To me, Threadless is just another example of the American Idol-ization of commerce. After all, the current system of producing content, where artists create content, and a publishing industry decides which artists to distribute, is terribly inefficient. The reason it exists is because the costs of distribution and infrastructure were too high for artists and audience to connect directly.

In the world of the Web, those costs have declined by orders of magnitude. But it isn't enough to simply create a product and start hawking it. As Steve Jobs put it, "It's called taste." Not everything is fit to print.

That's where American Idol comes in. What American Idol shows is that if you simply throw open a competition to every budding artist, and let the nation decide what it likes, you can eliminate the uncertainty of the publishing process. Each American Idol winner has a massive built-in audience of fans, which helps explain why recent Idol winners (and even runner-ups) have debuted with platinum records.

Threadless does the same, on a smaller scale, for T-shirts. What can you do to Idol-ize your business?

Wednesday, September 15, 2004

Pocket Farming

Sometimes bigger isn't better. Concerned about the quality of the milk in supermarkets? Just raise your own cattle herd.

Cuban Rancher Raul Hernandez has bred a herd of miniature cows that are a little over 3 feet tall. Despite their small size, they are able to provide about a gallon of milk per day if fed a diet of grass and weeds.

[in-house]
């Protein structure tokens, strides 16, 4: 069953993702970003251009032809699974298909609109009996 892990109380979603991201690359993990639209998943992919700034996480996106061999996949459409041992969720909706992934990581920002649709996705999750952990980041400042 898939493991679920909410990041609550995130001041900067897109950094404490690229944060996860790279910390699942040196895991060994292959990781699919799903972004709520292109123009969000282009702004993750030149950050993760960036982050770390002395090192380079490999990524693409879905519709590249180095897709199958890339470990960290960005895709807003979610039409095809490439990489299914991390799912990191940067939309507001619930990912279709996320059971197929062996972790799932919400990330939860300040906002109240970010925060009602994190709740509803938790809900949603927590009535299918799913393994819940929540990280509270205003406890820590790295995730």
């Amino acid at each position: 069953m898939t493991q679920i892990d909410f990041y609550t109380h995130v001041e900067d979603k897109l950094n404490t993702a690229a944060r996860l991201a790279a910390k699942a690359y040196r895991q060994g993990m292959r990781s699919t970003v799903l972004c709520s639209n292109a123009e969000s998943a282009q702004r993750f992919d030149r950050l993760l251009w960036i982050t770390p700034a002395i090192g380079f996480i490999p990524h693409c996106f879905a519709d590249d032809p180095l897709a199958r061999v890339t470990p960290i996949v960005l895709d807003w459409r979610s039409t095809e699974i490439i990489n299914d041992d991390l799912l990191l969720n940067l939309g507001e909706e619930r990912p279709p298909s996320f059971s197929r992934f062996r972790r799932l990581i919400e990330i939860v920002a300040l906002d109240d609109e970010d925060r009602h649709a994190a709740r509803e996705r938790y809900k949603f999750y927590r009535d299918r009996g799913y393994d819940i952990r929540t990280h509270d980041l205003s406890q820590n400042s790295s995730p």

This is taking the Stonyfield farms "have a cow" concept to new extremes!

Tuesday, September 14, 2004

The Springfield Project

No, not the long irrelevant BigStep (though give yourself some points if you actually remember what the original "stealth" company actually does).

Instead, it is a detailed map of the fictional burg of Springfield, home of the Simpsons. Everyone who's ever wanted to know that Herman's Military Antiques is next to Snippy Longstocking's Newsstand, eat your heart out!


Saturday, September 11, 2004

Under Pressure

The New York Times published a good article on how some people are able to deal with stressful situations, while others are not.

People who are resilient have a couple of characteristics in common. They accept stress and change as a natural part of life, and view themselves as having control. In other words, they take responsibility for their lives rather than bitching and moaning.

While the Times article dealt mostly with architects and corporate America, I wouldn't be surprised if most entrepreneurs fall into the resilient category. Running a startup is a constant exercise in dealing with unpleasant surprises and unexpected twists and turns. If you aren't resilient, you'll go nuts.

I also wouldn't be surprised if former entrepreneurs are more resilient and able to cope with the stresses of the working world than normal workers.

Of course, the least surprising finding of the article was the following:

"In studies, researchers have found that perhaps the only time pessimists thrive is when they become lawyers."

Sunday, September 05, 2004

Republicans and Democrats

I abhor politics. The whole political culture nauseates me, as does the partisan willingness to argue endlessly.

On Thursday night, I spent an hour listening to my aunt and sister argue about the Republican National Convention. What is the point of arguing if everyone's mind is already made up?

However, I did feel the need to respond to Fred Wilson's recent post on "Republican or Democrat?"

Fred and several others had created Cosmo-style quizzes to help people decide if they were Republican or Democrat.

While I agree with Fred's goal--to give his kids a way to make up their own minds--I think that the methodology is flawed.